Dangerous or Docile: Does it matter? A look at visitor reactions to encountering wildlife

Visitor Engagement Intern

A northern watersnake grabs and eats a crappie, a much-bigger creature, at Quarry Trails Metro Park.

This month, a short video of a common northern watersnake eating a crappie at Quarry Trails Metro Park garnered a lot of comments on Metro Parks’ Instagram Reels. “I did not move from Florida to Ohio for this,” said one user. “And THIS is why I stopped going to parks. That’s a big nope nope,” said another. Another commenter wrote: “Never going paddleboarding again.”

That isn’t to say there weren’t positive comments, or that the commenters quoted above weren’t being purposefully hyperbolic — many viewers were delighted to see such an up-close display of the circle of life and the natural world. But these reactions got me thinking: How much can we as visitors recognize what is dangerous and what is docile — and does it matter? Why were reactions to this video so passionate?

The northern common watersnake is not venomous. That isn’t to say that you should go out and grab one — they can, and will, still bite you — but rest assured they are not striking copperheads or cobras. They are simply another reptile trying to survive in the wild.

This sentiment was echoed by the group of young visitors I asked about wildlife on the trails. The group said while they don’t often encounter wildlife outside of squirrels or birds, they, for the most part, tend to avoid the wildlife they do encounter — unless it’s cute.

“I try to stay away, I don’t want rabies,” said one visitor. (To clarify, no one has ever got rabies from the wildlife at any of the Metro Parks!) Her friend followed up by saying, “I usually try to get close to take a photo.”

The group said the wildlife they consider less common (ie not squirrels) is usually seen near the water. At the time that we spoke, the visitors were on the Frog Talk Walk at Inniswood Metro Gardens, watching the incredibly active turtles and frogs. The group said they’ve never been afraid of any animals they’ve seen at the parks, but that insects are a different story.

Another visitor interaction I had occurred when one of these aforementioned creepy crawlies made itself known: a gigantic fishing spider, stationary on the bark of a tree on Battelle Darby Creek Metro Park’s Cobshell Trail. Equally grossed out and fascinated, I crouched as close as I dared to try and get a decent photo — as good as the shaking hands of a self-proclaimed arachnophobe would allow! This fishing spider was female, making it one of the largest spiders you can encounter in Ohio. Fun! Not!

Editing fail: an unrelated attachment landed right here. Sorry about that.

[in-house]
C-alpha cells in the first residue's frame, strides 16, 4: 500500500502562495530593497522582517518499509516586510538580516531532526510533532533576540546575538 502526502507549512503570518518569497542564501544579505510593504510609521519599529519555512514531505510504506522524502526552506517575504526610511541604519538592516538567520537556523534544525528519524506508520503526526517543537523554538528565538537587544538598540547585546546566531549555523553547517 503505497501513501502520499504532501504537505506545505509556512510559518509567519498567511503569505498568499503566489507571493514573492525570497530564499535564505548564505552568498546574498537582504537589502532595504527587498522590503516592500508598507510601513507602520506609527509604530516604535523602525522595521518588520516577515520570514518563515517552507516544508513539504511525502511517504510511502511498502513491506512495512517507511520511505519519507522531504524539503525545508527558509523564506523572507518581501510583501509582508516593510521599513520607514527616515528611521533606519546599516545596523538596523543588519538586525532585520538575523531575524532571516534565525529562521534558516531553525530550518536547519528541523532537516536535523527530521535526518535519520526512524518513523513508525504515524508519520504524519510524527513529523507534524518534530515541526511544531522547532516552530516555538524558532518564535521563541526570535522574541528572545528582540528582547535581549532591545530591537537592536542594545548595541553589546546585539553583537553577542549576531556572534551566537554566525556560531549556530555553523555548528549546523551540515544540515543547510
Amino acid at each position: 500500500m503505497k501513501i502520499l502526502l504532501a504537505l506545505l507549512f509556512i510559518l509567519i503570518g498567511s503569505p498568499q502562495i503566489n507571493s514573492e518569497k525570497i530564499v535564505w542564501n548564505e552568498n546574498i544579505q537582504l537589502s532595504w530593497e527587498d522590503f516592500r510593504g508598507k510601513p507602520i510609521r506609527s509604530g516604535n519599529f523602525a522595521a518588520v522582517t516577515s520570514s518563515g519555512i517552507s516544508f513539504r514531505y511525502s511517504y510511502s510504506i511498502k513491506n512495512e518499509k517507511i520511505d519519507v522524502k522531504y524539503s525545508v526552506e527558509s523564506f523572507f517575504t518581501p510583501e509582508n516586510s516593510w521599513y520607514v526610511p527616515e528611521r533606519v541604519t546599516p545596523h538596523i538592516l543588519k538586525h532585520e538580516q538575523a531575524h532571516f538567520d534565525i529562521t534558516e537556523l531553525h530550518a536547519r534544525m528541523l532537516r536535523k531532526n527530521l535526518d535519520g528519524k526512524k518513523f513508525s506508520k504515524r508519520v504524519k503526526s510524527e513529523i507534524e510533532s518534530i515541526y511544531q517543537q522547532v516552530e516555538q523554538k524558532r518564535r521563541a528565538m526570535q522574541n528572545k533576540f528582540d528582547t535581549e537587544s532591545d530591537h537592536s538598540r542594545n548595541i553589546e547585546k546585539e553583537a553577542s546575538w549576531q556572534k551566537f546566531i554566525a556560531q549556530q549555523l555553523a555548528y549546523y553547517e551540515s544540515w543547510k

A fishing spider on a tree at Battelle Darby Creek Metro Park. Photo Honour Lackey

But the fishing spider, however horrifying it might look to us, is completely harmless and extremely shy. Even if I didn’t pick up on this shyness, the family passing me obviously did. Three kids — two girls and a boy — knelt down with their dad when I gestured to them that nature was doing its scary-cool thing right in front of us. Their dad was deeply excited to see such a big arachnid and the kids weren’t scared at all (maybe a bit timid, in order not to frighten the eight-legged wonder.) Fascinated and curious, each of them stood next to me as I asked their dad, “Aren’t they afraid of spiders?”

“No,” he said, then pointed at his youngest daughter. “She really likes them.”

I was pleasantly surprised with the reverence these kids held for this spider. They weren’t fearful, but they didn’t try to approach or harass the spider, either. It struck me that these kids, not even double digits, had honed in on a curiosity that wasn’t disruptive, an appreciation that didn’t include intervention. Despite not knowing if the spider was harmless, they already knew that, venomous or not, this spider’s life was none of their business.

This family on the Cobshell Trail at Battelle Darby Creek earlier had an encounter with the fishing spider that gave our photographer a few qualms. Photo Honour Lackey

Ever since then, I’ve been thinking: yes, of course it’s important to know what wildlife can be dangerous to you and it’s only natural to feel a whoosh of adrenaline when we see something unfamiliar to us. But, no matter how docile, the best course of action is to leave animals and insects alone.

I told those teenage visitors at Inniswood the reason I was asking them about dangerous wildlife, describing the Instagram Reel and the reactions that came with it. One of the visitors began to sing that all-familiar tune: “It’s the circle of life.” Palm-sized spiders, cute fox kits, or fish-eating snakes, it’s all natural — and it doesn’t care how we feel about it.

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